How Else Will We Save On A 3 Taco Plate?
I make coupons on the back of receipts.
You know that Mexican place coupon on the back of the Kroger receipt? You're welcome.
You Have To Study For This?
I had a brief stint as a "junior cheese evaluator." People loved hearing about the cheese tasting part, but what is less known is the business analytics side of things — we have to know what good cheese is and what consumer tastes are like and how to influence those tastes to make room for company products that maximize profits for the cheesemaker and retailer.
There's a whole national certification exam I was studying for before I decided to take a drastic career shift because the whole cheese thing wasn't paying the bills and it was too much work holding down three jobs.
Don't Blow It...Blue It...?
I'm an operations manager for the Blue Man Group show, a lot of people don't realize how many people it takes behind the scenes to put on that show!
How many "Blue Men" are there in reserve for each tour/show? Is it the same folks out there on stage every night, or is there a pool of people that rotate?
My location (at time of closing) has 7 full time guys and 3 part timers. Sometimes they'll even change in between shows, so if there's two performances in one day it may be different performers for each show. Once or twice we've gotten stand-ins from other locations, but this is usually a last ditch save as every show has a unique scene. This means every location has one piece of the show that no other location has. To have a stand-in from a different location's show means filling them in on a section of show they don't normally perform at their home venue!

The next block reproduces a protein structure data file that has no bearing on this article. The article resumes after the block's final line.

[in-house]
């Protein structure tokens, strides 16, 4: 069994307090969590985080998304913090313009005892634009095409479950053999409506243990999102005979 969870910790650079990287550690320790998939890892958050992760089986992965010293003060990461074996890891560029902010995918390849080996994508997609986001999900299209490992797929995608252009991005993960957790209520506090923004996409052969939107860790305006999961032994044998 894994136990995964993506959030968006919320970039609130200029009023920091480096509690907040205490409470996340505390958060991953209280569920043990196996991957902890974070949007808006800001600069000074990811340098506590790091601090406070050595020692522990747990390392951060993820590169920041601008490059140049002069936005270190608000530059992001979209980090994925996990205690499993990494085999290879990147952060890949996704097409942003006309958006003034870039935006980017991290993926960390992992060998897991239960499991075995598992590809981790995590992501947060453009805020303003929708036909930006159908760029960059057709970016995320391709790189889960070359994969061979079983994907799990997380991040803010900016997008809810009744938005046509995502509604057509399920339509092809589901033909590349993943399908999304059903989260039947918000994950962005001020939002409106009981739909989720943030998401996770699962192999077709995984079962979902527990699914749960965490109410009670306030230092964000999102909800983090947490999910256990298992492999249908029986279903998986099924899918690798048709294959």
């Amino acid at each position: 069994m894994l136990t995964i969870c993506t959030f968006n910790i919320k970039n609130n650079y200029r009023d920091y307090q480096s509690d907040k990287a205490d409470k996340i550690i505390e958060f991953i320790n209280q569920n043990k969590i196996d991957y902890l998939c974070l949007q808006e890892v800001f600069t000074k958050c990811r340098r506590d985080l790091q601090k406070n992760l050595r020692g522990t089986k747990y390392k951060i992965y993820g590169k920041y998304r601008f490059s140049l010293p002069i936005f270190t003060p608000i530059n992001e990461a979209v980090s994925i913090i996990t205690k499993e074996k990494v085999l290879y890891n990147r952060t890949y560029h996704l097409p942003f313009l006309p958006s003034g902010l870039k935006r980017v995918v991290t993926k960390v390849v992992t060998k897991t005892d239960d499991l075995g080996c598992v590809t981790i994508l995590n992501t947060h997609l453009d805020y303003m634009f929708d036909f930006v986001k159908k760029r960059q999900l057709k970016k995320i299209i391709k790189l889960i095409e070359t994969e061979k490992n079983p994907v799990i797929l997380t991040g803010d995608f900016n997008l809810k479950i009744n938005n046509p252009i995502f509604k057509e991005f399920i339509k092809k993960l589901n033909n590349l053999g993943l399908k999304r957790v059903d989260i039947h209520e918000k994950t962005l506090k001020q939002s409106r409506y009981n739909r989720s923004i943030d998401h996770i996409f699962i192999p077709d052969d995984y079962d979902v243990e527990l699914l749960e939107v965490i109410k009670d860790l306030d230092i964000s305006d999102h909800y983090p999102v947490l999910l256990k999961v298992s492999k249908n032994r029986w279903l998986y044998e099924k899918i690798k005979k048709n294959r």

I Know They're Only Dummies But...
I work on a truck doing simulated emergencies with high fidelity mannequins . The mannequins have pulses they breathe, you can listen to lung sounds, and their eyes move back-and-forth. We take the truck to fire departments and critical access hospital's in our state to provide emergency training at no cost to the fire departments and hospitals. There are only five states that I know of in the nation that do this training.
Typing Up What Everyone Says
I produce subtitles, for TV and now for online learning at a university. It's been amazing how many people have thought that either A, a computer does it or B, I'm a sign language interpreter.
I was also a teleprompter / Autocue operator for a while, when I first left uni, and it was one of the best jobs I've had. Though again, people thought a computer did it. And I've had likes of actors literally laugh in my face because they consider it beneath the lowest of the low apparently (until it breaks...)